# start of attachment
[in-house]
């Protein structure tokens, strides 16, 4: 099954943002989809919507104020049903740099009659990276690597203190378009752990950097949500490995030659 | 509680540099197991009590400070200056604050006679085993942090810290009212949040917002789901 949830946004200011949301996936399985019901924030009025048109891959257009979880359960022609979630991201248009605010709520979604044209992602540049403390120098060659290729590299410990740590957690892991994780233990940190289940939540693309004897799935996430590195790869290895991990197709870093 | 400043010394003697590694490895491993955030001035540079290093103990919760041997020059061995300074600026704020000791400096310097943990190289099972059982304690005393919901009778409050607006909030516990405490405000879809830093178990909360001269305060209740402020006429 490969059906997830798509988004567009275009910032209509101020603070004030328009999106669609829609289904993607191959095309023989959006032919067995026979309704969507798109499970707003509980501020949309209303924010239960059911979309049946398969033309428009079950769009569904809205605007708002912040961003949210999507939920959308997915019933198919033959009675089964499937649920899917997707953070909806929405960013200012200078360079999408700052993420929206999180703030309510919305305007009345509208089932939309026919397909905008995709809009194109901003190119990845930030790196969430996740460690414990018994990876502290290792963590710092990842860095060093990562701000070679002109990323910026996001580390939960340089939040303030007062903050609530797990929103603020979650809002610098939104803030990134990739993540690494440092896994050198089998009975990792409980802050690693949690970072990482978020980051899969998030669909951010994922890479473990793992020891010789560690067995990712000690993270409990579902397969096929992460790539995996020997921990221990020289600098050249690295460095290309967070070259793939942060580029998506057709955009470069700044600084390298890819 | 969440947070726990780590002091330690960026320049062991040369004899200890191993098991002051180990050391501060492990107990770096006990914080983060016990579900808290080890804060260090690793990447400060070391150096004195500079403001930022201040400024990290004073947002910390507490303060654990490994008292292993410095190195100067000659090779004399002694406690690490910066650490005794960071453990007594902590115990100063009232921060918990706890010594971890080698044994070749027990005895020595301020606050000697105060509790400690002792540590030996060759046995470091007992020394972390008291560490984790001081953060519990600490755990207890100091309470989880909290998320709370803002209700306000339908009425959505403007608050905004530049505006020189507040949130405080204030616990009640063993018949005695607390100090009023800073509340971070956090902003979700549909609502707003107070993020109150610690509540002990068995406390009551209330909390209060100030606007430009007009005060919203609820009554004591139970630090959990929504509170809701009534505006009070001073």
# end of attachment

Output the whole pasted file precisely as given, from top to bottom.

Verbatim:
[in-house]
């Protein structure tokens, strides 16, 4: 099954943002989809919507104020049903740099009659990276690597203190378009752990950097949500490995030659 | 509680540099197991009590400070200056604050006679085993942090810290009212949040917002789901 949830946004200011949301996936399985019901924030009025048109891959257009979880359960022609979630991201248009605010709520979604044209992602540049403390120098060659290729590299410990740590957690892991994780233990940190289940939540693309004897799935996430590195790869290895991990197709870093 | 400043010394003697590694490895491993955030001035540079290093103990919760041997020059061995300074600026704020000791400096310097943990190289099972059982304690005393919901009778409050607006909030516990405490405000879809830093178990909360001269305060209740402020006429 490969059906997830798509988004567009275009910032209509101020603070004030328009999106669609829609289904993607191959095309023989959006032919067995026979309704969507798109499970707003509980501020949309209303924010239960059911979309049946398969033309428009079950769009569904809205605007708002912040961003949210999507939920959308997915019933198919033959009675089964499937649920899917997707953070909806929405960013200012200078360079999408700052993420929206999180703030309510919305305007009345509208089932939309026919397909905008995709809009194109901003190119990845930030790196969430996740460690414990018994990876502290290792963590710092990842860095060093990562701000070679002109990323910026996001580390939960340089939040303030007062903050609530797990929103603020979650809002610098939104803030990134990739993540690494440092896994050198089998009975990792409980802050690693949690970072990482978020980051899969998030669909951010994922890479473990793992020891010789560690067995990712000690993270409990579902397969096929992460790539995996020997921990221990020289600098050249690295460095290309967070070259793939942060580029998506057709955009470069700044600084390298890819 | 969440947070726990780590002091330690960026320049062991040369004899200890191993098991002051180990050391501060492990107990770096006990914080983060016990579900808290080890804060260090690793990447400060070391150096004195500079403001930022201040400024990290004073947002910390507490303060654990490994008292292993410095190195100067000659090779004399002694406690690490910066650490005794960071453990007594902590115990100063009232921060918990706890010594971890080698044994070749027990005895020595301020606050000697105060509790400690002792540590030996060759046995470091007992020394972390008291560490984790001081953060519990600490755990207890100091309470989880909290998320709370803002209700306000339908009425959505403007608050905004530049505006020189507040949130405080204030616990009640063993018949005695607390100090009023800073509340971070956090902003979700549909609502707003107070993020109150610690509540002990068995406390009551209330909390209060100030606007430009007009005060919203609820009554004591139970630090959990929504509170809701009534505006009070001073």